Lifting students to new heights

Certification Magazine|April 2020

Lifting students to new heights
Former Navy officer and powerlifter is helping teens build their IT muscles

Individuals are the sum of their experiences. Each event, whether good or bad, contributes to who we become. Fortunately, while experiences shape our character and influence our outlook on life, they do not determine destiny; we are always free to choose how we respond to situations and conditions.

While navigating life’s challenges is seldom easy, oftentimes it’s our interactions with others that make the difference between accepting our lot or deciding to leave familiar surroundings and strive to be more. Sometimes the right person at the right time can help set us on a path to unimagined success and joy. Such is the journey of Jay Mathis, the CTE-Cyber security teacher at Blacksburg High School in Blacksburg, Va.

Mathis was born and raised in Morristown, Tenn.— childhood haunt of famed frontiersman Davy Crockett. Sleepy little municipalities rarely offer abundant opportunities for young men fresh out of high school and Morristown had no surprises for Mathis.

After taking stock of the situation, Mathis realized that his choices were limited. “I was never a good student, and I knew that college, for me, was not an option,” he said.

Needing a job and yet not wanting to stay in Morristown, Mathis figured the Navy was at least a place to start. “I didn’t sign up out of love of country, that came later,” he admits, “all I knew was that I wanted to somehow better myself.”

Join the Navy and learn IT

In the Navy, Mathis’ first occupation choice was law enforcement. Unfortunately, the Navy was not accepting MPs at the time of his enlistment, so Mathis settled on becoming a radioman. “It was what would fulfill my obligation and get me out the quickest,” he said.

As a sailor, Mathis developed a strong sense of patriotism and took advantage of educational opportunities. “The Navy provided pathways for certification and training and, in the process, I found out that I really loved information technology (IT) — especially cybersecurity.”

Mathis’ IT baptism happened while stationed on a frigate in the middle of the Arabian Gulf. His duties typically involved frequency management and communication via satellites, up until the day the Navy recognized the importance of joining data processing with communications. Navy command decided that radio operators were the right people for the job.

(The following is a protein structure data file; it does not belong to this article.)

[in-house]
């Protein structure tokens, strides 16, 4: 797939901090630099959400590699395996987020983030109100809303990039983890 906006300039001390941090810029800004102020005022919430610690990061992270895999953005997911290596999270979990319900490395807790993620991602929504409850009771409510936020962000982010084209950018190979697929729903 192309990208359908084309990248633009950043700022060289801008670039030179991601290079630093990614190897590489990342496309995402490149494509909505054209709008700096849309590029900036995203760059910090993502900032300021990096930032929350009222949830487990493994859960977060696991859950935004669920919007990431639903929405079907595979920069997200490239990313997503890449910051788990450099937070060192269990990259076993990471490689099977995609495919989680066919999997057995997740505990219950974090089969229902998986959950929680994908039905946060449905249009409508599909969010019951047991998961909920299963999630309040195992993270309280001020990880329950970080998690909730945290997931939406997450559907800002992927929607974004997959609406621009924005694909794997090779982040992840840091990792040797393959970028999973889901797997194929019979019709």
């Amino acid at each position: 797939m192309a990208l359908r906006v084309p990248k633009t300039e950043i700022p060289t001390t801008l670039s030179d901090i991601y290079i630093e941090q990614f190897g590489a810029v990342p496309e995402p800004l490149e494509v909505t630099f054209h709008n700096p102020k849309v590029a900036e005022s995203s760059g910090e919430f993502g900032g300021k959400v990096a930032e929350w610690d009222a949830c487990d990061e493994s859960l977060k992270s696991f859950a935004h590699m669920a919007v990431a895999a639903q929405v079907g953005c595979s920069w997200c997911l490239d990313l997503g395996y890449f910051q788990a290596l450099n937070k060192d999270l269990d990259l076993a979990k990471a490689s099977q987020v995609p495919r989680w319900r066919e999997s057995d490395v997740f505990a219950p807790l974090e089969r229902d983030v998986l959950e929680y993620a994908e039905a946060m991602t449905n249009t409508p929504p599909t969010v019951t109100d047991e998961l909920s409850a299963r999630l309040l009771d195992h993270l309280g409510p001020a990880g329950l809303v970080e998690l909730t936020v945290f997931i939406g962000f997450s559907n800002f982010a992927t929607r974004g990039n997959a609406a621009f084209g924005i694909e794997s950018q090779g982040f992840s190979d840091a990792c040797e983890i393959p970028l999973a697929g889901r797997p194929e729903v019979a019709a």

“They made us all IT specialists on the spot,” said Mathis. “They just showed up with thousands of feet of cable and lots of routers and told us to build a network for the ship.”

It was trial-by-fire for Mathis and his crewmates. Without instruction or guidance, they ran cables and configured routers and switches until they had a working category-5 network. “We learned from necessity,” said Mathis. “No clue what we were doing, just figuring it out and having fun doing it.” Crimping all that cable and setting up routers formed and solidified Mathis’ passion for IT. “It was something I never would have considered doing if not for building that network,” he explained.

Excited about his new duties, Mathis continued developing his skills and knowledge. He eventually stayed with the Navy for 20 years, rising to the rank of Chief Petty Officer and eventually serving as the cybersecurity specialist for an air-wing on the aircraft carrier, U.S.S Harry S. Truman before retiring in 2014.

Professional success and a compelling invitation

Fresh from sailing the seven seas, Mathis became the information security administrator for a national healthcare organization where he observed firsthand the difference training made for younger people working in IT, particularly with certifications. “Training and certifications really made a difference in helping them do their jobs,” he explained.

Nothing lasts forever and when you’re good at what you do, it’s not long before opportunity comes knocking. That opportunity came in 2018, when Virginia Gov. Ralph Northam called for establishing cybersecurity programs in every state high school. The CTE Director for Montgomery County at the time was Mark Husband, a farsighted individual committed to preparing students for IT careers.

Husband made achieving the governor’s goal a top priority and began scouting for skilled IT pros who could teach. A mutual friend arranged a meeting between Husband and Mathis. Impressed with Mathis’ abilities and experience, Husband knew he had his man.


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April 2020